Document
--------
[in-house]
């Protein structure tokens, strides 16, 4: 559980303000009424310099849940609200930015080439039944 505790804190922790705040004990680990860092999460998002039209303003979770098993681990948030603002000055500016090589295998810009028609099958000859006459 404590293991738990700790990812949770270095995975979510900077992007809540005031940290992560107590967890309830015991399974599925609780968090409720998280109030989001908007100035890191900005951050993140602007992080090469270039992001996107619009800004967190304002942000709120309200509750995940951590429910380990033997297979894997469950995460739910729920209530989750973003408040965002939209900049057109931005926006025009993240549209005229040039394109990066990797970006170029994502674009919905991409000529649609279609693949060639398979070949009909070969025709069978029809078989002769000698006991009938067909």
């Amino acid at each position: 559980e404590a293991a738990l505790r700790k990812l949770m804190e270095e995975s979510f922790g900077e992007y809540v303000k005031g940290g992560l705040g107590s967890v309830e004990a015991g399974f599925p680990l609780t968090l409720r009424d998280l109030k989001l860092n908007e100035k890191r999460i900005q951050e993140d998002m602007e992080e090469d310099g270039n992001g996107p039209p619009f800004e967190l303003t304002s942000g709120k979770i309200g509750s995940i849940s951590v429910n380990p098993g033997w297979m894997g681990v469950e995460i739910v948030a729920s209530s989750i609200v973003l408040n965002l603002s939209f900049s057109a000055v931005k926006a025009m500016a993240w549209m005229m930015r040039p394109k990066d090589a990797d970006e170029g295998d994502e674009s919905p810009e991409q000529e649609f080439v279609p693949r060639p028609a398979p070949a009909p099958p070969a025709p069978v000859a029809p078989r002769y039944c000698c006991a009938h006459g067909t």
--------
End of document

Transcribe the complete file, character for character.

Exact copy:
[in-house]
């Protein structure tokens, strides 16, 4: 559980303000009424310099849940609200930015080439039944 505790804190922790705040004990680990860092999460998002039209303003979770098993681990948030603002000055500016090589295998810009028609099958000859006459 404590293991738990700790990812949770270095995975979510900077992007809540005031940290992560107590967890309830015991399974599925609780968090409720998280109030989001908007100035890191900005951050993140602007992080090469270039992001996107619009800004967190304002942000709120309200509750995940951590429910380990033997297979894997469950995460739910729920209530989750973003408040965002939209900049057109931005926006025009993240549209005229040039394109990066990797970006170029994502674009919905991409000529649609279609693949060639398979070949009909070969025709069978029809078989002769000698006991009938067909």
């Amino acid at each position: 559980e404590a293991a738990l505790r700790k990812l949770m804190e270095e995975s979510f922790g900077e992007y809540v303000k005031g940290g992560l705040g107590s967890v309830e004990a015991g399974f599925p680990l609780t968090l409720r009424d998280l109030k989001l860092n908007e100035k890191r999460i900005q951050e993140d998002m602007e992080e090469d310099g270039n992001g996107p039209p619009f800004e967190l303003t304002s942000g709120k979770i309200g509750s995940i849940s951590v429910n380990p098993g033997w297979m894997g681990v469950e995460i739910v948030a729920s209530s989750i609200v973003l408040n965002l603002s939209f900049s057109a000055v931005k926006a025009m500016a993240w549209m005229m930015r040039p394109k990066d090589a990797d970006e170029g295998d994502e674009s919905p810009e991409q000529e649609f080439v279609p693949r060639p028609a398979p070949a009909p099958p070969a025709p069978v000859a029809p078989r002769y039944c000698c006991a009938h006459g067909t």